08/28/10
Insects and other foods the trout may be eating:
1.    Blue-winged Olives (See Below)
2.    Mahogany Duns
3.    Little Yellow Stoneflies - Summer Stones
4.    Slate Drakes
5.    Needle Stoneflies
6.    Little Yellow Quills
7.    Ants
8.    Inchworms
9.    Beetles
10.  Grasshoppers
11.  Hellgrammite
12.  Craneflies
13.  Sculpin, baitfish and small crayfish (Imitate with streamers)


Basics - The Fly - Part 3 - Tips
The following are some "off the top of my head" tips. I am rushed this morning (I
want to go fishing mainly to see what the recent changes have brought about) and
don't want to use articles in my can just yet because I am not quite finished with flies.

1. Select a fly to match whatever trout food, insect, crustacean or baitfish, you think
is most available and easiest for the trout to acquire. This information is available
from our hatch charts on the Smokies, most of the local tailwaters and other
freestone streams. You can also use the list of "flies recommended now" link just
above.

2. Don't select a fly because Joe Blow said to use it. The stupid trout Old Joe may
have caught (or lied about catching) may not be stupid enough to fall for the same
fly. Beware!  I know of one guy giving specific daily advice on what fly to use when
he haven't been fishing on the streams the advice is for this year and probably not
even last year. This type of advice isn't usually coming from guys writing on blogs.
It's coming from people you would think were honest and reputable. It's worse than
worthless. It is misleading.

3. If in doubt about the size of a particular fly, use a fly smaller than the one you
have questions about. The fly shouldn't be any larger than the size of the natural
you are imitating. Since all of the creatures grow, using a small size would be better
than using one larger than the creature gets. There may be a World record stonefly
in the Smokies, but instead of wanting to eat it, a trout may well run from it.

4. If you are fishing dry flies, make sure you dress it properly to float in the water.
Where and just how you apply floatants to your flies depends on the particular fly. It
would take a series of articles to cover the important details of that one thing. We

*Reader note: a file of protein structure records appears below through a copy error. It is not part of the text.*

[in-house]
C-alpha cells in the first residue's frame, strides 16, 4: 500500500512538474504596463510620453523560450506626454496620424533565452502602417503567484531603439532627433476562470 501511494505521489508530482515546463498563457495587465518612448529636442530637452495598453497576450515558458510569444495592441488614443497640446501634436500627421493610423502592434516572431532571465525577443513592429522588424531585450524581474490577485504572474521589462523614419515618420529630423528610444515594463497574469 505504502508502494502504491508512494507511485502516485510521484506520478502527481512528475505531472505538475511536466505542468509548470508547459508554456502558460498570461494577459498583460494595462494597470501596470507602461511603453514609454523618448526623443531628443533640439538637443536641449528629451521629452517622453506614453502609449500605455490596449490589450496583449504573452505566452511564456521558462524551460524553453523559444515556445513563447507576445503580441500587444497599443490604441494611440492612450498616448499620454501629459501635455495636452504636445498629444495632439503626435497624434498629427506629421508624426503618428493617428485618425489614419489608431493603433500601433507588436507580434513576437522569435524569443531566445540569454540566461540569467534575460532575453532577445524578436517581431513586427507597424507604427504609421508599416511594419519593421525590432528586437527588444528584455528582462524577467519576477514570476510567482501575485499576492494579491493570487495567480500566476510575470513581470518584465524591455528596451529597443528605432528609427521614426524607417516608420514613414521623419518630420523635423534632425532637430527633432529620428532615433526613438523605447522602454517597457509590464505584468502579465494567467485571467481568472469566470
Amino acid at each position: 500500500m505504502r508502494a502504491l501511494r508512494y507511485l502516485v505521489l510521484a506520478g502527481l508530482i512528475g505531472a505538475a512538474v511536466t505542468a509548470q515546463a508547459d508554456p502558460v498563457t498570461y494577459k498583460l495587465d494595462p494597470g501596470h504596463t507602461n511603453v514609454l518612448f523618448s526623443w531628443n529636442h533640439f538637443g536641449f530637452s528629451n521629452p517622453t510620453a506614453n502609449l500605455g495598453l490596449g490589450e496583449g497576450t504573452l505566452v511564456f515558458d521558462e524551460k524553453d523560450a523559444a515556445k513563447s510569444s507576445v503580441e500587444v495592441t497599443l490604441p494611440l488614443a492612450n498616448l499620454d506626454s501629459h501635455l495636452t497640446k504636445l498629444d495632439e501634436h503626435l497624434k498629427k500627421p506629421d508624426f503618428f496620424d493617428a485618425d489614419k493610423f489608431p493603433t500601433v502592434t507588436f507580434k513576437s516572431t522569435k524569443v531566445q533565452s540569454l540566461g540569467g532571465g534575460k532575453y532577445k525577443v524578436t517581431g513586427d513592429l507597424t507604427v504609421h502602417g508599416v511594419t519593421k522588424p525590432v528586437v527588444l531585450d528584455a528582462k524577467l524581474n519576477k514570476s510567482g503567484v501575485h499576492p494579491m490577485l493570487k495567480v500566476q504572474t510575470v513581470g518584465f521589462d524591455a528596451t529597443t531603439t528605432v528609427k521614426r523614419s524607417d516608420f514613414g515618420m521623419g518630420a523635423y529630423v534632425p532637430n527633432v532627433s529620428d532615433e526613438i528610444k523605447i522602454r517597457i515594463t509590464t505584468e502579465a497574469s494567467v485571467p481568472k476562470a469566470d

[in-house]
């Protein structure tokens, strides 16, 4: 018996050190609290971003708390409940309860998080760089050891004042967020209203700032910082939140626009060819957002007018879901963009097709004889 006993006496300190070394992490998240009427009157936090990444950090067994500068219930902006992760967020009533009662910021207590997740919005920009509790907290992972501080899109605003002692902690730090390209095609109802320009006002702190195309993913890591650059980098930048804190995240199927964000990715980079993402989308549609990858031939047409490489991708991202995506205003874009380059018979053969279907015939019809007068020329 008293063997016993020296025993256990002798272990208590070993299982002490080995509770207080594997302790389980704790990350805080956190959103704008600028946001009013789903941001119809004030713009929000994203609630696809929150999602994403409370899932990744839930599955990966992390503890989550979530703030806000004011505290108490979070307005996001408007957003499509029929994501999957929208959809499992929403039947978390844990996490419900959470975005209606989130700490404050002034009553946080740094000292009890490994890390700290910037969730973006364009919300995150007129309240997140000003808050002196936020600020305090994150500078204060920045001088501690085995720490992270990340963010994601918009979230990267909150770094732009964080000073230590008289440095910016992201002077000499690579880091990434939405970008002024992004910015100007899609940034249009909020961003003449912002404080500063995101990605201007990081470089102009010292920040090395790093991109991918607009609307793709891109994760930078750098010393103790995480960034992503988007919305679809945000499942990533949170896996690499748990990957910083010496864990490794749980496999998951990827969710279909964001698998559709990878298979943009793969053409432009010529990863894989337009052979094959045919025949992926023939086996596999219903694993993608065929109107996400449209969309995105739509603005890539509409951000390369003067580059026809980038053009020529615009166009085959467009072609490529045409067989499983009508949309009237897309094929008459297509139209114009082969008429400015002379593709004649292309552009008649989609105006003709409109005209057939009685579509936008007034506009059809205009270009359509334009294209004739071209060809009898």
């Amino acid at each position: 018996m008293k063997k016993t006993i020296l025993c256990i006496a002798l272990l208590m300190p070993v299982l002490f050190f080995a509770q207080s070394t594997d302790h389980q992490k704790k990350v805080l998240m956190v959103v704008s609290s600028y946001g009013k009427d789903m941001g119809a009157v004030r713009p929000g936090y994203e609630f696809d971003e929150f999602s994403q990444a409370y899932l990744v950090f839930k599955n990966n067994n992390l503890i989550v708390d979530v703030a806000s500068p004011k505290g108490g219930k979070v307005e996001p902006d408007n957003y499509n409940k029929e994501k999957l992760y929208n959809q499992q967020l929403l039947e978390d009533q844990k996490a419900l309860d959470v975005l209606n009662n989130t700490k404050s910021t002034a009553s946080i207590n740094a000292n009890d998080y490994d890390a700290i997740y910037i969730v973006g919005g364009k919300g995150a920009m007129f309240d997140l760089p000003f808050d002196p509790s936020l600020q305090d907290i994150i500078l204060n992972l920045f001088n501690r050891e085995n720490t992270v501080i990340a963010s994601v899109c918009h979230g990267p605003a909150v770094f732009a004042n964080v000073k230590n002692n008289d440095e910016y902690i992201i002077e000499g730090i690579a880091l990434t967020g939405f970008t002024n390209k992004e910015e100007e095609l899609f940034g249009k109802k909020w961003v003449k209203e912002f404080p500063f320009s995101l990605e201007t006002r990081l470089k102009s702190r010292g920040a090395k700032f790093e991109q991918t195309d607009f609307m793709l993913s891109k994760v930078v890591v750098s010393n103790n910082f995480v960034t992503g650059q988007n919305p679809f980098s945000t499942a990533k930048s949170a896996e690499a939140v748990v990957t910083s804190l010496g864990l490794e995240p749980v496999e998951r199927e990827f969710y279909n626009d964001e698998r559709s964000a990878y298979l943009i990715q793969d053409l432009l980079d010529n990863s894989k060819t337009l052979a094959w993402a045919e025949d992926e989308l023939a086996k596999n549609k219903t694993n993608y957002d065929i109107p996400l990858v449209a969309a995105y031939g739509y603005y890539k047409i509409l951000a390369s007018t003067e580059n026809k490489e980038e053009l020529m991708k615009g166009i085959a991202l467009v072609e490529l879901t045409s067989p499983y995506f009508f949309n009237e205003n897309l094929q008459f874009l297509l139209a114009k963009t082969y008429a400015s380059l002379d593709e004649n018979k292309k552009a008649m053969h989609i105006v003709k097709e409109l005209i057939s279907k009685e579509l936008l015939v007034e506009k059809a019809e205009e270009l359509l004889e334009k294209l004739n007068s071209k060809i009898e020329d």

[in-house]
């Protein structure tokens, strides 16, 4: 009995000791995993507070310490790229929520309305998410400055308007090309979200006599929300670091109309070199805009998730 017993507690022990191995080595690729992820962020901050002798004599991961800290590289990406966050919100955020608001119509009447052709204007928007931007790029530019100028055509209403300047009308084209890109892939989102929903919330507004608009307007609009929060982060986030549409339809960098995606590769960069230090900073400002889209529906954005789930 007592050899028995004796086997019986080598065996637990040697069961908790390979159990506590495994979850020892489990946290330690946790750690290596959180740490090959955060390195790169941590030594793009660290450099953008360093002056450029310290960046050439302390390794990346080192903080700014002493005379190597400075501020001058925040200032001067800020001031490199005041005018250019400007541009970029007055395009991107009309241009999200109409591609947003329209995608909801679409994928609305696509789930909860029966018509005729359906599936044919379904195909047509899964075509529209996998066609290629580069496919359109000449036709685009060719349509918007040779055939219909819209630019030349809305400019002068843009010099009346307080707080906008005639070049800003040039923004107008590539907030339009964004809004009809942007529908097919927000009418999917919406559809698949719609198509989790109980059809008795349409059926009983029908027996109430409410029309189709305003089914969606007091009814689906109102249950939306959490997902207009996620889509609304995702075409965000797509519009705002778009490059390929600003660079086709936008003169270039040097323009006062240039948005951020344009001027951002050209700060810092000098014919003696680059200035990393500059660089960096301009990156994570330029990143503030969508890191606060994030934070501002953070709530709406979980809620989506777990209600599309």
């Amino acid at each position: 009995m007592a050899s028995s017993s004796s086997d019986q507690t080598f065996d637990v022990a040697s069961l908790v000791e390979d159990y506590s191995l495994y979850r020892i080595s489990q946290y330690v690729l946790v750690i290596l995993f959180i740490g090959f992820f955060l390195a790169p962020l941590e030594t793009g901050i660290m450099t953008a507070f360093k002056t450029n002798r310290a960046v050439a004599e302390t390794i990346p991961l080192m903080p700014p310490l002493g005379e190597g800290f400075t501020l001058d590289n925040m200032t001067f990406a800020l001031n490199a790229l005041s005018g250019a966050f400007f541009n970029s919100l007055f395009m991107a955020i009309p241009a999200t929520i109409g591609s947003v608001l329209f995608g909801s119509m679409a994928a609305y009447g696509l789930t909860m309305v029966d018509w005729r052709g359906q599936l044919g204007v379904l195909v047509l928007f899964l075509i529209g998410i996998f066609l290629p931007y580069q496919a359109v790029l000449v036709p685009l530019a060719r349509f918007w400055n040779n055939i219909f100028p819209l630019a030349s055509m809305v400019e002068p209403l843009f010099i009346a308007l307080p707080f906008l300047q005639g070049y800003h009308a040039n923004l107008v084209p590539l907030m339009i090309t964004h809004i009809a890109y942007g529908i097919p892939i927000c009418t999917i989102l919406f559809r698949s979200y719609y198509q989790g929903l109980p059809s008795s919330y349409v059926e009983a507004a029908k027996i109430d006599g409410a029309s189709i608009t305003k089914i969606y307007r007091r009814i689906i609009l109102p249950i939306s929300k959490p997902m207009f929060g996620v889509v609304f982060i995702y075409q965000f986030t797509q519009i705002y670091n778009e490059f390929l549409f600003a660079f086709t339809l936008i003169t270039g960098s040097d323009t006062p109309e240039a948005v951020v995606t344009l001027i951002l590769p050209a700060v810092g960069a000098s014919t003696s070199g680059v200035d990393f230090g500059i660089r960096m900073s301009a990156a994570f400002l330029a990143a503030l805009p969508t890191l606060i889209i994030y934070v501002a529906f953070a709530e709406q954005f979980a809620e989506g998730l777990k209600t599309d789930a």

have problems with anglers applying floatant to our CDC mayfly emergers, for
example. They often put it on the body and the results is they turn up on their sides.
Some anglers even apply floatant to the CDC, ruining it.

5. Remember, trout can see your wet flies and nymphs (which includes larva) better
than they can see your dry flies. First of all, they see the subsurface flies top, sides
and in some cases, their bottoms. They see mostly just the bottom of dry flies. They
can see other parts of a fly, such as a dry flies wings in a very short window of
opportunity, but they cannot see a dry fly as well as a subsurface fly. The reason is
they can view a nymph or wet fly from several feet away. They can only view the
parts of a dry fly that are above the surface of the water in a small window due to
"Snell's Circle". Without getting into it, that basically means the trout can only see
the fly trough a circle (window) on the surface that is 2.26 times larger in diameter
than the depth of the fish. If the trout is a foot deep, it can only see things above the
surface of the water through a circular window that is about 2 feet and 4 inches in
diameter. The point I am making here is that
wet flies and nymphs should
imitate the naturals better than dry flies because the trout get a better
view of them.

6. A trout feeding near the surface that is feeding on insects drifting in a current
seam can only see the fly passing overhead for a very short time. Just imagine how
fast a fly drifts through a circular area on the surface that is just over 2 feet in
diameter. That would be the case if the trout was holding in water only a foot deep.
The exact time depends on the speed of the water, of course, but in a typical riffle
or run, it would only take the fly about a second or two at the most. I mention this to
make the same point.
The trout can see a nymph drifting near the bottom not
only much better, it can also see it for a much longer period of time.

7. Use nymphs that look like the naturals you are trying to imitate. Don't attempt to
imitate a Little Blue-winged Olive nymph with a fat, bulky tied generic nymph. At the
present time, for example, there aren't any grown size crawler nymphs in the
streams of the Smokies. BWO nymphs are slim, trim swimming nymphs. They are
not fat like crawlers, or wide and flat like clingers.
The nymph you use should
imitate the natural even better than the dry fly you use.
Why? The two
reasons given above for starters.

8. The fly shouldn't only look like the natural it imitates, it should closely mimic the
behavior of the natural. A fly imitating a small baitfish should dart around like
minnows. When a trout sees a minnow close enough to eat it, it usually sees it trying
its best to get away. A dry fly should drift on the surface "drag free", not making its
own wake dragging across the water. A nymph should drift through the water at the
same speed of the water, not being pulled rapidly through the water by a fly line on
the surface in much faster water.

9. The fly itself should have parts that move to mimic the behavior of the naturals. A
nymph cast in bronze from a mold may look just like a real nymph, but its legs, gills
and tail want move like a real nymph. Take a close look at the fly you are using.
Does it accomplish this well?

10. This tip was explained in detail yesterday. The trout doesn't give a flip about
your rod, reel and shark skin fly line. You better hope it doesn't see them. It will see
your fly. In theory, you would be better off with a ten buck flea market fly rod and a
fifty dollar fly if catching trout is important to you.

I could keep on going but "I gotta get out uh here"
Copyright 2010 James Marsh